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Several major research libraries have rebuffed offers from Google and Microsoft to scan their books into computer databases, saying they are put off by restrictions these companies want to place on the new digital collections.
The research libraries, including a large consortium in the Boston area, are instead signing on with the Open Content Alliance, a nonprofit effort aimed at making their materials broadly available.
Libraries that agree to work with Google must agree to a set of terms, which include making the material unavailable to other commercial search services. Microsoft places a similar restriction on the books it converts to electronic form. The Open Content Alliance, by contrast, is making the material available to any search service.
I hadn't heard of the Open Content Alliance, but I like them already.
If it's an excuse to do nothing while the books crumble to dust, not so hot.
The condition cited is simple standard practice (not that librarians would know). After all, no-one invests billions only to see a rival logo on the front of the building.
"Quid Pro Quo"; within reason.
After all, no-one invests billions only to see a rival logo on the front of the building.
They market themselves like a benevolent association trying to do "good"...and not be evil.
Obviously, you're right about their real intentions. Good for the librarians turning them down. Too bad not everyone was smart enough to say no.
The condition cited is simple standard practice (not that librarians would know).
And that it's "standard practice" is a good reason to go along with it?
Thank goodness for the "ignorant" librarians!
Google, don't mess with the librarians!
Google scans the books for free. Libraries have to PAY OCA to scan their books. Makes their stand that much more interesting:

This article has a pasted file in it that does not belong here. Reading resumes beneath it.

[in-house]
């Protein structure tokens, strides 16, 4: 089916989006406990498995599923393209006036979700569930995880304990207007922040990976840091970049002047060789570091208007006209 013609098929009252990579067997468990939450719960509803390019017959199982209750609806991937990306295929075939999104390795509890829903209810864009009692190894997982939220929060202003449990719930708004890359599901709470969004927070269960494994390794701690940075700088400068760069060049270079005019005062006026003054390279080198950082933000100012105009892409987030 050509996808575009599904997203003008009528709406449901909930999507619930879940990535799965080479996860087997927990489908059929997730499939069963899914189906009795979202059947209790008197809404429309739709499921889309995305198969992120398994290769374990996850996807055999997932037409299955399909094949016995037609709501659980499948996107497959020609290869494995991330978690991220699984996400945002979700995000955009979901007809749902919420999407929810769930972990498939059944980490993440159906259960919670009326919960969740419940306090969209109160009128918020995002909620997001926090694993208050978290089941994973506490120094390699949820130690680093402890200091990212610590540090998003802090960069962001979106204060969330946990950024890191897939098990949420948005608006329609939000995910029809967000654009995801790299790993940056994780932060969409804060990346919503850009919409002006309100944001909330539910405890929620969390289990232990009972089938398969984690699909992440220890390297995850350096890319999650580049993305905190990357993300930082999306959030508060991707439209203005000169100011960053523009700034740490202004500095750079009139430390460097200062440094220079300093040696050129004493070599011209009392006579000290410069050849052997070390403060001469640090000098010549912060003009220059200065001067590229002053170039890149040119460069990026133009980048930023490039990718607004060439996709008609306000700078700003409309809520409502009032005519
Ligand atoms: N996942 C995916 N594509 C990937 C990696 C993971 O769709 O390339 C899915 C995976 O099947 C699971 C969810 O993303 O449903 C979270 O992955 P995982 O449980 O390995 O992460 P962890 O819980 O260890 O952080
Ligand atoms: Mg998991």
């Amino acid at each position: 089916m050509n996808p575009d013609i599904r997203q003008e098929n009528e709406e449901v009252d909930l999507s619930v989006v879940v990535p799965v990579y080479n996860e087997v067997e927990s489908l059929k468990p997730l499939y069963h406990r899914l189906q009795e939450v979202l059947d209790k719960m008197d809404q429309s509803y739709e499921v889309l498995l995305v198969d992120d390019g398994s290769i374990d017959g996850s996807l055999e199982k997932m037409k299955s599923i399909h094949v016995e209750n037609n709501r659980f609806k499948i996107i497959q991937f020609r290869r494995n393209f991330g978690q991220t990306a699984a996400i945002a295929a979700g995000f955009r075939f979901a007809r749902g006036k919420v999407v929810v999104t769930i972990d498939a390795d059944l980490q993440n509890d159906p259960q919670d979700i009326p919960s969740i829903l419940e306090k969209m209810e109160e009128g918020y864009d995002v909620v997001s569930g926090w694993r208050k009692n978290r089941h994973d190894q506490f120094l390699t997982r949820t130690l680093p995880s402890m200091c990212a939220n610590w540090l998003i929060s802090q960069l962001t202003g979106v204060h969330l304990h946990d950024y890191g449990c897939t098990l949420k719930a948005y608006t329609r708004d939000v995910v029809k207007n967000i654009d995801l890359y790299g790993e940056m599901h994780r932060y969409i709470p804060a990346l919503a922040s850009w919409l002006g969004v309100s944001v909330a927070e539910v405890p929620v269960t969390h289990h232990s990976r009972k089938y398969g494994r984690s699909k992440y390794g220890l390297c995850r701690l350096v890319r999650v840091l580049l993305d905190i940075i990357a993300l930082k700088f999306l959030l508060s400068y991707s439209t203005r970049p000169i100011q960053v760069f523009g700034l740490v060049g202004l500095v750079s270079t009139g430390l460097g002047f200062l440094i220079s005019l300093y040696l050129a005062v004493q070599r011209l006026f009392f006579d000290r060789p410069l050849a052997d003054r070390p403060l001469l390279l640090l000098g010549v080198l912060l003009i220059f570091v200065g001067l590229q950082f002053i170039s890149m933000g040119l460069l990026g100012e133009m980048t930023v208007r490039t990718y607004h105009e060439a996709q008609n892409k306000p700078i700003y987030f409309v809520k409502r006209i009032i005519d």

Libraries that sign with the Open Content Alliance are obligated to pay the cost of scanning the books. Several have received grants from organizations like the Sloan Foundation.
On the other hand, Google requires the libraries to block competitors themselves:
“Google had a very restrictive agreement, and in all our discussions they were unwilling to yield,” he said. Among the terms was a requirement that libraries put their own technology in place to block commercial search services other than Google, he said.
Getting libraries to agree to block access to their content? That's evil.
The schemes offered by Google and Microsoft give libraries new choices that they can accept or reject, as they see fit.
Someone needs to stand up and prevent the privatization of public assets.
why not just donate cash to the libraries and the Open Content Aliance so everyone can benefit from the work?
[edited by: callivert at 1:51 am (utc) on Oct. 23, 2007]
The fact that Google and Microsoft aren't doing that shows that their motives aren't as altruistic as they pretend.
Are they pretending that their motives are 100% altruistic? That doesn't appear to be the case.
In any event, no one is forcing the libraries to accept a gift that has strings attached. The libraries need to examine their priorities and weigh the value of the gift against the cost of the attached strings. It's a bit like the issue of selling naming rights for a university football stadium: The decision may not be easy, but choice is better than no choice.
After all, no-one invests billions only to see...
Actually if your mission is to "organize the world's information and make it universally accessible" then that's exactly what you do.
Seems like a major lapse in judgement on their part. You'd think they would get behind something like the OCA and then do a better job of implementing search on top of it.
Are they pretending that their motives are 100% altruistic?
So they tried early to change that with aquisitions or new services that so far did not bring the desired results (monopolistic world domination of information): e.g. Dejanews, Keyhole/Google Maps, GMail.
They are trying to change this by just aquiring the libraries' content. This, they figure, will give them -over time- monopolistic access to valuable content. No ads on book pages? This may be true today, but who knows what will be in five years time? Do we know which evil plans are floating around at The Plex?
It's good that some libraries stand up against this practice, even if it sounds so much more unattractive to work with the OCA.
Google's major problem is -and always was- that they do have very little content of their own. After all, they are currently living off other's content
Are you sure you aren't talking about libraries? :-)